Venue 56

Alison Robinson, David Mola + Aurora Pinyes

OPEN: 1st/2nd September only

49 Adelphi Place

Alison Robinson - an exhibition of Alison’s lustre glazed pieces, which are often created for outdoor settings where the interplay of sunlight and water create stunning effects.

In 1980 I set up Poldrate Pottery to give employment & produce my work in the local tradition of slip cast sponge ware. I exhibited at Top Drawer & other trade shows , which generated many overseas customers. I moved to Portobello in 2000. In 2000, The Coade stone Pillars were to be rescued and rebuilt. As a member of Portobello Heritage Trust , I was the proud recipient of a Millennium Award & T shirt maybe for producing an information board with Primary school children on the sea life of Joppa rocks or my research work into the long lost Victorian recipe for Coade stone which I used to make the Crown Tops for 2 of the 3 Portobello Coade stone pillars which are now installed in the public garden along the promenade.

David Mola - David works with both stained and bespoke kiln glass, mixing it with other materials. Light, reflections and the inner potential of glass itself as a creative material is the inspiration behind this work. The final results range from architectural glass both traditional and contemporary, and sculptural pieces and utilitarian objects made mostly out of glass. All his work is largely influenced by the colours, shapes and pictorial style of medieval stained glass, however achieved in a contemporary vein.

Born in Spain, David studied at the “Centre del Vidre” in Barcelona. He also earned a degree in photography and audiovisual communication from the Complutense University of Madrid. His fascination with glass started early: he was born in a glazier shop, and this material surrounded him during his childhood. He currently lives and works in Edinburgh, Scotland.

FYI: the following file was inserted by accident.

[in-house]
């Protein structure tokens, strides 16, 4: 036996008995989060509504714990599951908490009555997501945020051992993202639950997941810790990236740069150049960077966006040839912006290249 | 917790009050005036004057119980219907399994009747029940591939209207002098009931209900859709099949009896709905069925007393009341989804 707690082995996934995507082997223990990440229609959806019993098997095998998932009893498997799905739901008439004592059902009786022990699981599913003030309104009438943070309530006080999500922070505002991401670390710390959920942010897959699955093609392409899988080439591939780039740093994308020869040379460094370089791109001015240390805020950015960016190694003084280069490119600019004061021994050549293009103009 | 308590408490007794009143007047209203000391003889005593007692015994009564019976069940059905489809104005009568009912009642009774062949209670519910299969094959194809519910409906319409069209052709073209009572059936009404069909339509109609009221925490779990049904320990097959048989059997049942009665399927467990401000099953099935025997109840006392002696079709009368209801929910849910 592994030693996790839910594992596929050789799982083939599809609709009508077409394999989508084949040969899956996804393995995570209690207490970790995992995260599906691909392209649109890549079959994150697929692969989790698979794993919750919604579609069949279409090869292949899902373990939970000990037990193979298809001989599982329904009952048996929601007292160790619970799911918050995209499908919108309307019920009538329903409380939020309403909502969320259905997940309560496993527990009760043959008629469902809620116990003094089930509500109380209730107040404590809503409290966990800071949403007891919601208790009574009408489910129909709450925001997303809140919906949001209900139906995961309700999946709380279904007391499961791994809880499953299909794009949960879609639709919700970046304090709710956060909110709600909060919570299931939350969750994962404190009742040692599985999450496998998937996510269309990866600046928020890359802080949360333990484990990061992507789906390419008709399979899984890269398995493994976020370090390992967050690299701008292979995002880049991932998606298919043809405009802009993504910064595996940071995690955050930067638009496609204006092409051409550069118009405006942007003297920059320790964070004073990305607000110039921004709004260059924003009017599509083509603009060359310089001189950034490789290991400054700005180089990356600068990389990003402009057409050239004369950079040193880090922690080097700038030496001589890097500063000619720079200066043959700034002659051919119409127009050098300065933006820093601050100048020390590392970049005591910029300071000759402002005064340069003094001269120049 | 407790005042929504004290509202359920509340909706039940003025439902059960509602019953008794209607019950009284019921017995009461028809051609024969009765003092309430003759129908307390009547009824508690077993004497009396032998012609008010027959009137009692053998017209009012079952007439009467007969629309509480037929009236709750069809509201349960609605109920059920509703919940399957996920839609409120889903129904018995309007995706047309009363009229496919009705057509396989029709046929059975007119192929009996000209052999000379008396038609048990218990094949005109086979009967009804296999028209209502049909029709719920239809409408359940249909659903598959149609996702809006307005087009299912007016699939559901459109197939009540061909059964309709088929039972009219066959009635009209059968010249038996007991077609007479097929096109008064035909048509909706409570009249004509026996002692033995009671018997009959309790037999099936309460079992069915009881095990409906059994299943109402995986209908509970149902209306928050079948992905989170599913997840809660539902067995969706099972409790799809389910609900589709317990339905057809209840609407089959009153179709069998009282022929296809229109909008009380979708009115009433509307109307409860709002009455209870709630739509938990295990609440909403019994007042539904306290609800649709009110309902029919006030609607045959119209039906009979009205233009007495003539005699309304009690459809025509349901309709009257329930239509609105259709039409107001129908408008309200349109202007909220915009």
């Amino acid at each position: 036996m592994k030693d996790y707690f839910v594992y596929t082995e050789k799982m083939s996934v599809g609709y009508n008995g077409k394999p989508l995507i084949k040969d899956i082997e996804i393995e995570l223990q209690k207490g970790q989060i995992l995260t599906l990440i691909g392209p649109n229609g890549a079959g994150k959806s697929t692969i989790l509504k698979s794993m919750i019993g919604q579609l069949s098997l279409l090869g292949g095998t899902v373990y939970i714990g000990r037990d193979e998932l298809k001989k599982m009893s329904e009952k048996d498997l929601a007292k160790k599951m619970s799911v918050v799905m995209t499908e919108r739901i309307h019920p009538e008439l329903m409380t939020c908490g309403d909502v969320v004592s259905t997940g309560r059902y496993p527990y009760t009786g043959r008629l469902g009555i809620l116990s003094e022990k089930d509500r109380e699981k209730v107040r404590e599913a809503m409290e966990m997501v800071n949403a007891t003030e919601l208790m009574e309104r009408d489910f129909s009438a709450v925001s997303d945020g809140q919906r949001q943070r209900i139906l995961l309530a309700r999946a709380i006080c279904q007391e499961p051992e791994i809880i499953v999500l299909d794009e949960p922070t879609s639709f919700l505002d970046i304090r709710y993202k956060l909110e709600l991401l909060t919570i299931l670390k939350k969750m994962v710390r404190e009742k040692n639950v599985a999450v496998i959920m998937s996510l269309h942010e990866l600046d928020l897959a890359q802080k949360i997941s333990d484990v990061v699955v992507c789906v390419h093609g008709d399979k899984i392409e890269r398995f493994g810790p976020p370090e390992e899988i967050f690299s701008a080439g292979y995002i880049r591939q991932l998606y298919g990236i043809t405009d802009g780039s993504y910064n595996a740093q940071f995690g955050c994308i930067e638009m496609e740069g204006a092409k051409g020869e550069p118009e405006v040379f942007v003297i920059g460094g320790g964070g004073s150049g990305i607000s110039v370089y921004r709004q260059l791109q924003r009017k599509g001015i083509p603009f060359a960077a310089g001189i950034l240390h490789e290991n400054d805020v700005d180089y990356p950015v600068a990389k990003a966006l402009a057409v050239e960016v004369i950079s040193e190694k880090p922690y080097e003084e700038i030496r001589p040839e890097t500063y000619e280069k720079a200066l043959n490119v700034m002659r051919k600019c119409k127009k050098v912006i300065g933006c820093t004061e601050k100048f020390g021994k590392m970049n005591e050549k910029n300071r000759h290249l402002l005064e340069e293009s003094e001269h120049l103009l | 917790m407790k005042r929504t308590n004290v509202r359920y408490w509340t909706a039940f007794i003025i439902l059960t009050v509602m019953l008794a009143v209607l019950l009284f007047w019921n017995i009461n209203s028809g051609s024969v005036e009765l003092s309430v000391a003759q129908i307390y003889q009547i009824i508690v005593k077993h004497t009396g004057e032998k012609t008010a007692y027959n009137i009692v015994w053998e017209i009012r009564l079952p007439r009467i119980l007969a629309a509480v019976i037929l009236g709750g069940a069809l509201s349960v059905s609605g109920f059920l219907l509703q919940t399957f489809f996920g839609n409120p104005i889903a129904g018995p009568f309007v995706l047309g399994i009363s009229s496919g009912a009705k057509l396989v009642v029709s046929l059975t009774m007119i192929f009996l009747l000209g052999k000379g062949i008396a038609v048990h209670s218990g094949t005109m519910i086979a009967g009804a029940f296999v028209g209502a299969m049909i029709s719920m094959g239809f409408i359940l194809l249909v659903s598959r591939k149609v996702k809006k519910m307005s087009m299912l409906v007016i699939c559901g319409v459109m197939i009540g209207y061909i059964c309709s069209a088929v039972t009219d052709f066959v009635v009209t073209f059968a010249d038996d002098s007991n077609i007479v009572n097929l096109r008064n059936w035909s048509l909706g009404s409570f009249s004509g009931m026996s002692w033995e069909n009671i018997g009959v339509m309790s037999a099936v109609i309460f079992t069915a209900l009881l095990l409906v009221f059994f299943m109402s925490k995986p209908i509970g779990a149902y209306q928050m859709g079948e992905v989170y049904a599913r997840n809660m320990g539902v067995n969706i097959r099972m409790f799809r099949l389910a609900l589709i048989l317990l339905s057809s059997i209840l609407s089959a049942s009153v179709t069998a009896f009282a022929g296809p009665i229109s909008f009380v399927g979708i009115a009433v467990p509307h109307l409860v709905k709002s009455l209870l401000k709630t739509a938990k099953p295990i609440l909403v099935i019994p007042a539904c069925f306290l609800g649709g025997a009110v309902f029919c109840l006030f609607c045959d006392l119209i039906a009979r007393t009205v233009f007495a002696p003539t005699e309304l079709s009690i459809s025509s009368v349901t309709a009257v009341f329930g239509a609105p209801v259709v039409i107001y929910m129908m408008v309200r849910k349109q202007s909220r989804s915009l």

Aurora Pinyes - Using a hand building technique, Aurora’s ceramics evolve through experimentation. She uses an in-glaze lustre technique which allows playful, experimental results. Her work moves between utilitarian and decorative. The forms she creates, whether vessels or slabs, are the vehicles to capture, with a degree of independence, her visual references of the world.

Aurora was born in Catalonia. She grew up in an arts and crafts family. Her father was goldsmith and her mother a strong talented painter. This environment gave to her a tacit knowledge of aesthetics. Aurora did a degree in Biology. Then she followed a career in plant biology. This career specialization allowed her move between different countries. She lived in Freiburgh (Germany), Umeå (Sweden), and now lives in Edinburgh (Scotland). It was in Sweden where she started to learn to make ceramics. In Edinburgh, ceramics developed a more central role in her life. In 2013, she established her studio at The Bridge Pottery Collective.

opening times:
sats - 10am-6pm
suns - 11am-5pm

sat/sun 1st+2nd &
sat/sun 8th+9th sept

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